Jobs in France
If you are planning to immigrate across the channel to France then you are more than likely going to need to find work to pay for your new life. France was once thought to be one of the strongest economies in Europe but unfortunately thanks to the Euro crisis it has been proven to be in a vulnerable position. The coming years are uncertain for France. While not in as worse a state as Spain, the unresolved crisis is threatening to damage the French job market. Currently unemployment is standing at 10%.
If emigrating from the UK you won’t have much trouble entering France due to both countries being members of the European Union.
However, you are at an immediate disadvantage if you are looking for work and currently reside outside of the country due to the language barrier. Just like moving to another country that speaks a foreign language it is highly recommended that you put in the effort to learn. Unlike in many nations, France is more difficult for an English speaker to fit in as the local population prefer to speak French, and regard those who don’t learn it as lazy. In effect, without learning French then it is highly likely that you won’t succeed in landing a job.
If you have learnt the language up to a basic level then you should be prepared to write your application letters by hand. In France your handwriting is very important as many employers use graphology to determine an applicant’s character. If you do get to the interview stage then be prepared for some very personal questions. The French like to learn as much about you as possible. Due to it being very difficult to dismiss someone, a potential employer likes to be certain that you are indeed the best person for the job. The most common jobs found in France are similar to those found in the UK. There are more tourist based jobs in the South of the country and service jobs are most common in the towns and cities.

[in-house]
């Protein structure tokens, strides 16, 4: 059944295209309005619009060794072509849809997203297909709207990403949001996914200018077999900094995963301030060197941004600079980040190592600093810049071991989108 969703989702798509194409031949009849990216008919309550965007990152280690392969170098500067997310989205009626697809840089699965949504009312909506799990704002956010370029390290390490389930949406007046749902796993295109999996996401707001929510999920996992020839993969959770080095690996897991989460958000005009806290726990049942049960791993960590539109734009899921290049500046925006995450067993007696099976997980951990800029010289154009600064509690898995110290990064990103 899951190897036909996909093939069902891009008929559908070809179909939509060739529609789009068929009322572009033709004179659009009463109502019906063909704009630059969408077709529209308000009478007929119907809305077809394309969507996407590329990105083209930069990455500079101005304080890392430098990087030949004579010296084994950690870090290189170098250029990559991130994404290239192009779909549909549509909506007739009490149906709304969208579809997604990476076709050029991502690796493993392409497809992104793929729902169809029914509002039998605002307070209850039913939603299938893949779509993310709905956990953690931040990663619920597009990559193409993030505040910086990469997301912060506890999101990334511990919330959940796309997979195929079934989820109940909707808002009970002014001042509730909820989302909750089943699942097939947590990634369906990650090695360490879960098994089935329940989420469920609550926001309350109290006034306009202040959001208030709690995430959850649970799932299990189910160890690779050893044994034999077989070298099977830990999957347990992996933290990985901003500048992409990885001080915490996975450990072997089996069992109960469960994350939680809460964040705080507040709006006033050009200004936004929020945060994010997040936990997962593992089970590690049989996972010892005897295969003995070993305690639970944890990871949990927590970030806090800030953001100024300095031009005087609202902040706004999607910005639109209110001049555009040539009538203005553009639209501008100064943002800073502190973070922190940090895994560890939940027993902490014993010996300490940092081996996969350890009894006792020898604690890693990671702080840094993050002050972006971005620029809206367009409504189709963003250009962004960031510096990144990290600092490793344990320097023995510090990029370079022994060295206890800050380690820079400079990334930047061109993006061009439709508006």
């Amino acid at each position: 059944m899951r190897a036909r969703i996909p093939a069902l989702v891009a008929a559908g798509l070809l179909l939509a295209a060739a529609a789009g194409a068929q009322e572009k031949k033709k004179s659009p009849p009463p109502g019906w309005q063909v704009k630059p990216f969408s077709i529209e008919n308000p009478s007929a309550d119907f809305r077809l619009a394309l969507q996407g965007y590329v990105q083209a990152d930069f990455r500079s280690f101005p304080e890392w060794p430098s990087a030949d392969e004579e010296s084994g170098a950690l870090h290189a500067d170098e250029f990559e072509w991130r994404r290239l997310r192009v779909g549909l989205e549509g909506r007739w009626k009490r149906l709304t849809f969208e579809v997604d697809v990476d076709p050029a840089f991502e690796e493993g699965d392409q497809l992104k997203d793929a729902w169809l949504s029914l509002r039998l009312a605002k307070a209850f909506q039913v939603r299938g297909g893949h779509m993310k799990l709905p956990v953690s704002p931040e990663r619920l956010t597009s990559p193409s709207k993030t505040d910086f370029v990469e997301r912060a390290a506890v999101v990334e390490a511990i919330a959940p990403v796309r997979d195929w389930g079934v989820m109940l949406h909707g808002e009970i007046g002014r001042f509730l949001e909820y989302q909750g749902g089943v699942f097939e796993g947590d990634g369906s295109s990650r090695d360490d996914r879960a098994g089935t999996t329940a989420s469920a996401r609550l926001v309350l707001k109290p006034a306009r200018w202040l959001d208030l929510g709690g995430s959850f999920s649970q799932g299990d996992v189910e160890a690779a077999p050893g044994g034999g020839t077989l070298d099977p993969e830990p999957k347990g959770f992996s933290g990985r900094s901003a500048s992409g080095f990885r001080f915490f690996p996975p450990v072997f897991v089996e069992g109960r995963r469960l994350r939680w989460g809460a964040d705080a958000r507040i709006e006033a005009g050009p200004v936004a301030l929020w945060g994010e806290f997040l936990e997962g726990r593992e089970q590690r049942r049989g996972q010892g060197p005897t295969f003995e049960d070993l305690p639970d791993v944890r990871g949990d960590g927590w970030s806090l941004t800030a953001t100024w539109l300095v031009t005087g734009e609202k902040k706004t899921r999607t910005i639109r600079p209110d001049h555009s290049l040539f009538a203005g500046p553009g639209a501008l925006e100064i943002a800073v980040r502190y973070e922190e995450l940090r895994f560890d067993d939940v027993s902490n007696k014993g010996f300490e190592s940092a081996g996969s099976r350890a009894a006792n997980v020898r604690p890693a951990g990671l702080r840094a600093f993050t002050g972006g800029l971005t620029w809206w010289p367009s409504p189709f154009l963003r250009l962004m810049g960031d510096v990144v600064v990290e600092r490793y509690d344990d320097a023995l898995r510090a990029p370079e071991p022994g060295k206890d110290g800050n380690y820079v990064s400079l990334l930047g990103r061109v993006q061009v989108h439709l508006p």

Pay and conditions
Average wages in France are similar to those found in the UK. France abides by the EU ruling on maximum working hours. Conditions also depend on the job. Workers in France have the right to paid time off in the following cases: Marriage (15 days off), Maternity leave (up to six weeks) there are also 11 national holidays.
Workers also have the right to 5 weeks of paid holiday.
Top tips for finding work
Learn the language!
Be prepared to work in worse jobs than you’re used to. Competition is fierce.
Make sure your C.V is hand written
Have money in reserve, it may take a long time to find work.
Consider working from home, it might be far easier than learning the language.
The best way to find work in France is to look in local newspapers and use the internet. Employment agencies are often used but most jobs are granted mainly due to relationships and contacts. Nepotism is alive and kicking in France. Often vacant positions are not advertised publicly, but filled by people who have contacts within the company.
It’s a good idea to take advantage of every possible contact that you have, from friends, colleagues and classmates. Even the most casual acquaintances can sometimes point you towards a potential job lead. Persistence and confidence are vital ingredients to a successful job search.
The French administration has a large network of agencies for employment. The most important are:
The national agency for employment. It has a large number of offices across the country. They offer manual and unskilled jobs – you can see adverts online at the website here (in French only).
The French national agency for employment of professionals and executives (Agence pour l’Emploi de Cadres) – www.apec.fr.
Links to French job sites